ASTORIA – Cindy Howe, the former director of the Sunset Empire Transit District, faces 10 counts of first-degree theft and four counts of official misconduct following her arraignment in Clatsop County Circuit Court May 7.

“The allegations are that Howe accepted cruises, which were a premium, in exchange for tens of thousands of dollars in transit advertising through New Northwest Broadcasters,” Clatsop County District Attorney Josh Marquis said. “Six of the felony counts allege Howe directed that Sunset Empire Transit bus services valued at thousands of dollars were not changed to the Star of the Sea School in Astoria where her daughter was a student.”

Marquis said Howe plead not guilty to the charges.

Howe’s court appearance followed nearly a one year investigation by the Oregon Department of Justice at Marquis’ request. He presented his findings to a grand jury in March. The indictment became public once Howe was arraigned.

Jay Flint, the Sunset Empire Transit District Director who took over following Howe’s resignation last year, said the results of the investigation follow the district’s internal probe that produce documents that were turned over to the Oregon Department of Justice.

“Under the agreement with New Northwest Broadcasters, if you sold a certain amount of ads you received perks like several free cruises and one year she received a plane voucher,” Flint said. “This is above and beyond the $50 limit a public official can receive as a gift. This was done without the transit board’s approval.”

Flint said the district board has taken steps to protect the transit services and its customers.

“We want to reassure the public we have worked hard to correct those mistakes and we have put into place the internal controls between finances and board oversight to insure that these same mistakes will not happen again.”

Howe now lives in Georgia. Marquis said she flew to Oregon to cooperate with the case. He said did not object to her being booked and released pending the next step in the case.

"Because she has no criminal history and she paid to come back to Clatsop County and that saved us a ton of money," he said.

A hearing to determine if the case is resolved or to set a trial date is scheduled for July 11.

The following is a press statement released by Clatsop County District Attorney Josh Marquis on May 8.

Cynthia Louise Howe, age 54, was arraigned in Clatsop County Circuit Court on May 7, 2012 on 10 felony counts of Theft in the First Degree and four counts of misdemeanor Official Misconduct in connection with her former job as Executive Director of the Sunset Empire Transit District (SETD), the publicly-funded bus transport system for Clatsop County. Howe had been with the SEDT for over 15 years when she left in January of 2011.

Howe was released on a conditional release agreement where she promises to re-appear in court on July 11, 2012 to answer the charges brought by a Clatsop County Grand Jury in late March.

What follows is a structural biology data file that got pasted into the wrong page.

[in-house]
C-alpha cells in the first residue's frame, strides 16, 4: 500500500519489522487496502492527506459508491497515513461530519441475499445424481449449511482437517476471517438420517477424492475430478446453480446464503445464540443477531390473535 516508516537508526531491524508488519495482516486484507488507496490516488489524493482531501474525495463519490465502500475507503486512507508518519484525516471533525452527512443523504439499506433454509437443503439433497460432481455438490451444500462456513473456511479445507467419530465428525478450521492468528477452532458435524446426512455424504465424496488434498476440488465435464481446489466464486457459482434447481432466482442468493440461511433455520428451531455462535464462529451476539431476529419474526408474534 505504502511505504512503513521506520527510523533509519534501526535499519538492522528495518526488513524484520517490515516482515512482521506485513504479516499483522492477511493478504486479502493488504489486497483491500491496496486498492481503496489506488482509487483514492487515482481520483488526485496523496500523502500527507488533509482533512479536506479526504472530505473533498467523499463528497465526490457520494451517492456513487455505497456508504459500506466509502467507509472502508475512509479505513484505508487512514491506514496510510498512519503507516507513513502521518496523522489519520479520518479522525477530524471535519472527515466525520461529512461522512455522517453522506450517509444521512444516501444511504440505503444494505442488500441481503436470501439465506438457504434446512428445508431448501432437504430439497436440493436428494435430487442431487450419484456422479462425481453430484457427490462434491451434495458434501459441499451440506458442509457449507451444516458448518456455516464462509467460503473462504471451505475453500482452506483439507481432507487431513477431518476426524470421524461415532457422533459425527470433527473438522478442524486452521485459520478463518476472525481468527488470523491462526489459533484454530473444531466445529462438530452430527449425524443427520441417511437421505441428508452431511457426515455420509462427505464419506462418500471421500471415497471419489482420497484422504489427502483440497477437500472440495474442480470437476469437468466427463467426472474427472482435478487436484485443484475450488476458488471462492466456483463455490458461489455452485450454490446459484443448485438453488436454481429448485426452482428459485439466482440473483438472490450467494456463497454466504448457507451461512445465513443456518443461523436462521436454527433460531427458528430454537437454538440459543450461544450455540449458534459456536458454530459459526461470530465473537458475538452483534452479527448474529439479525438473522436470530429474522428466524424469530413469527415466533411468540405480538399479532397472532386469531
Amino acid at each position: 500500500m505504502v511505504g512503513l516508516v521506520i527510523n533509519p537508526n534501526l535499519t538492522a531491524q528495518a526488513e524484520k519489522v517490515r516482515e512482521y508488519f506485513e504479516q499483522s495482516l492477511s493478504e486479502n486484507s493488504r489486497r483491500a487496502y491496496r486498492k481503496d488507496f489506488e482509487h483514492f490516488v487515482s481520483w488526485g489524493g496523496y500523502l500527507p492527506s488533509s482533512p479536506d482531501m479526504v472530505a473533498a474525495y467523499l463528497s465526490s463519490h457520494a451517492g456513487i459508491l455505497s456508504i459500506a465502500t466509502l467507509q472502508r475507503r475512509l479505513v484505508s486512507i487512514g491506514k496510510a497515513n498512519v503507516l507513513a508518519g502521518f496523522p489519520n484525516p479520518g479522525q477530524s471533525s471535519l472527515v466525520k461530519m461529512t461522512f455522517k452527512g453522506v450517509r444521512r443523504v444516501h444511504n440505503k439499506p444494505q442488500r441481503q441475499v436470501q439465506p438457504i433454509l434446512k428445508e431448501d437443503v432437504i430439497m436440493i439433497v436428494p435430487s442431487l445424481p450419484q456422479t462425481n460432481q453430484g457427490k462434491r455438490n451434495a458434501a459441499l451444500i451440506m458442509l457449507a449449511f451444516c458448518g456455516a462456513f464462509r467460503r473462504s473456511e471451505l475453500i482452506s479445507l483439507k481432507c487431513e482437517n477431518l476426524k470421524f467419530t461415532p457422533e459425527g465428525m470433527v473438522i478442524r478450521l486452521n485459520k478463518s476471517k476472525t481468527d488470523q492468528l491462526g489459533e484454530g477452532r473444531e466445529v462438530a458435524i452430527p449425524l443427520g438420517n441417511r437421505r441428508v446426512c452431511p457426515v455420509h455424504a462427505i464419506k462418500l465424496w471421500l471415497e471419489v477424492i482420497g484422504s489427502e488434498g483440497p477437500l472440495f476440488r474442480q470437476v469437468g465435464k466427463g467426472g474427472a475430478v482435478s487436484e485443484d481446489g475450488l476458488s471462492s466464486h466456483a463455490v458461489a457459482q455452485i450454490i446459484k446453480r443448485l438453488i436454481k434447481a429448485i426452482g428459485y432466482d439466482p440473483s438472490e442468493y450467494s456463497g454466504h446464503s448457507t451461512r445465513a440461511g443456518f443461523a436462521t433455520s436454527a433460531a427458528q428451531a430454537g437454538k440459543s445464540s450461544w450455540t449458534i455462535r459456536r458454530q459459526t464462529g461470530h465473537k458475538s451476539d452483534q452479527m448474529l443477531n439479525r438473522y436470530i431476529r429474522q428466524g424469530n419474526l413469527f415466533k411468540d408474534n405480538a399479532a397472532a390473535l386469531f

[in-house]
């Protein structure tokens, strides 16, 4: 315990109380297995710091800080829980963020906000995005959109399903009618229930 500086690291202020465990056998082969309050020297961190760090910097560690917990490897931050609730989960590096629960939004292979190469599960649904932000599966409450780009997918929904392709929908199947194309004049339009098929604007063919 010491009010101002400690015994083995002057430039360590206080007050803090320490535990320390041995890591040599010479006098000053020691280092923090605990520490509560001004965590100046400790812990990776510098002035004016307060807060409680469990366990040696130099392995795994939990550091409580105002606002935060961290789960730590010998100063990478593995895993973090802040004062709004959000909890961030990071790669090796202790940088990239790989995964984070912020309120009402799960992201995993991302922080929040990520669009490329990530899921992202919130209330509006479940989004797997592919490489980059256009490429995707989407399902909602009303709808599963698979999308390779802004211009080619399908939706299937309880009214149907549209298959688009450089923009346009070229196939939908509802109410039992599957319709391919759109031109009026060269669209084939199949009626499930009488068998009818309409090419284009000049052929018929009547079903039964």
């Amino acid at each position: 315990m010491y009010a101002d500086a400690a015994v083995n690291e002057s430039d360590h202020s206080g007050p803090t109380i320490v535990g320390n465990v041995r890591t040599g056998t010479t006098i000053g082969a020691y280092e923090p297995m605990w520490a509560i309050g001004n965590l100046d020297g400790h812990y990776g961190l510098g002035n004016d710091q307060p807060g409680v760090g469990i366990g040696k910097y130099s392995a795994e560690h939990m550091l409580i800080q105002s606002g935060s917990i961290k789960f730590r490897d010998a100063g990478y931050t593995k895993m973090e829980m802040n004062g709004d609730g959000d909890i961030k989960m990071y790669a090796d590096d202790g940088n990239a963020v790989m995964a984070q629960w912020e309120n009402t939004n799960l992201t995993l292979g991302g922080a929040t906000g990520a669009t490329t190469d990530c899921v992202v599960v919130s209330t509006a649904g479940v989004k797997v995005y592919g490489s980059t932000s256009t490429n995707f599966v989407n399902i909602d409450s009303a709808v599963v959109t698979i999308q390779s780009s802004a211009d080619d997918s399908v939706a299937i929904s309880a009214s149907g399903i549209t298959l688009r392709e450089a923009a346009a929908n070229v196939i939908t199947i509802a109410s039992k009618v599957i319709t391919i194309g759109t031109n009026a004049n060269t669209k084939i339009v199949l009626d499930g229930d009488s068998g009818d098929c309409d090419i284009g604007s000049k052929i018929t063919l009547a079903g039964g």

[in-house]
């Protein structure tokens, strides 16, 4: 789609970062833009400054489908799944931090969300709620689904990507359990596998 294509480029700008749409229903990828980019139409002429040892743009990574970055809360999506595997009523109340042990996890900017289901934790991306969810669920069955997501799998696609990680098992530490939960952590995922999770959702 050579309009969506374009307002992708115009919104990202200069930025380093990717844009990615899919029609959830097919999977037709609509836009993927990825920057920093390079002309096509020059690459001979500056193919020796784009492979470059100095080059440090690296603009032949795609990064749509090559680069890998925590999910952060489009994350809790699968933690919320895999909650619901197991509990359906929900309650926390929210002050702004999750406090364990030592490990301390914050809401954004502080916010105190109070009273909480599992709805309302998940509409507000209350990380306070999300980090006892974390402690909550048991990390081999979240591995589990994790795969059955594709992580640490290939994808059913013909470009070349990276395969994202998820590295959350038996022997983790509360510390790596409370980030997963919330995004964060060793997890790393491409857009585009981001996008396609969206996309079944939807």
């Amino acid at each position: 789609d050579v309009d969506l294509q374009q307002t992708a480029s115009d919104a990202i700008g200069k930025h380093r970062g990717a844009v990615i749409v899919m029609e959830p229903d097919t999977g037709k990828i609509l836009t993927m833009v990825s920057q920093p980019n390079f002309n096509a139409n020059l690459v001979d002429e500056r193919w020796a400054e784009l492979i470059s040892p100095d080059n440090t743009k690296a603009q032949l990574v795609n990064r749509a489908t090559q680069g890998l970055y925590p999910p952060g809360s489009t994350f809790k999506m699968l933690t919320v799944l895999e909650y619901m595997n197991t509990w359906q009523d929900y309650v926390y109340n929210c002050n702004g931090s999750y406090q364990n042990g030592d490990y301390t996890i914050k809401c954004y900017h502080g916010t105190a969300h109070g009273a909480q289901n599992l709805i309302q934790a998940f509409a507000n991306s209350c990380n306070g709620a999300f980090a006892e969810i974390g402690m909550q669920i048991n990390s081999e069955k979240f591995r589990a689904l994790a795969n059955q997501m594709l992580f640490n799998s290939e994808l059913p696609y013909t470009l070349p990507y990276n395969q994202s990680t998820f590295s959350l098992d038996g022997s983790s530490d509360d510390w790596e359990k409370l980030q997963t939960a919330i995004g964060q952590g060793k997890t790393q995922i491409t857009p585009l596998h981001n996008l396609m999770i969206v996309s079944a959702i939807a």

District Attorney Josh Marquis explained that the Oregon Department of Justice had performed all the investigative legwork with his assistance and without any additional cost to Clatsop County. A senior special investigator for the Oregon Attorney General's Office has been working on the case for close to a year, gathering documents and statements from former board members, employees and others that might have information about what happened at SETD.

If convicted, the charges carry a theoretical 5 years in prison for each felony theft count and a year in jail for each misdemeanor, although Marquis explained it would likely be much less under Oregon's sentencing guidelines and because Howe has no criminal record.

Marquis explained to the court at Howe's arraignment that she was charged in connection with personally accepting free cruises for four years in a row valued at between almost $2000 and $4000 each, in exchange for SETD buying large amounts of radio advertising at a local radio station. The other felony counts come from Howe's giving away several thousand dollars in bus services to the former Star of the Sea school associated with St Mary's Catholic Church. Howe had been a volunteer at the church and her child attended the school.

Marquis explained that as a public employee she did not have the right to "donate" public services beyond the amount allowed by SETD's Board of Directors.

The SETD dramatically cut back services and laid off over half of its employees in 2011 citing massive funding problems. Marquis said the vast majority of the financial problems suffered by the SETD were not the subject of the year-long criminal investigation.

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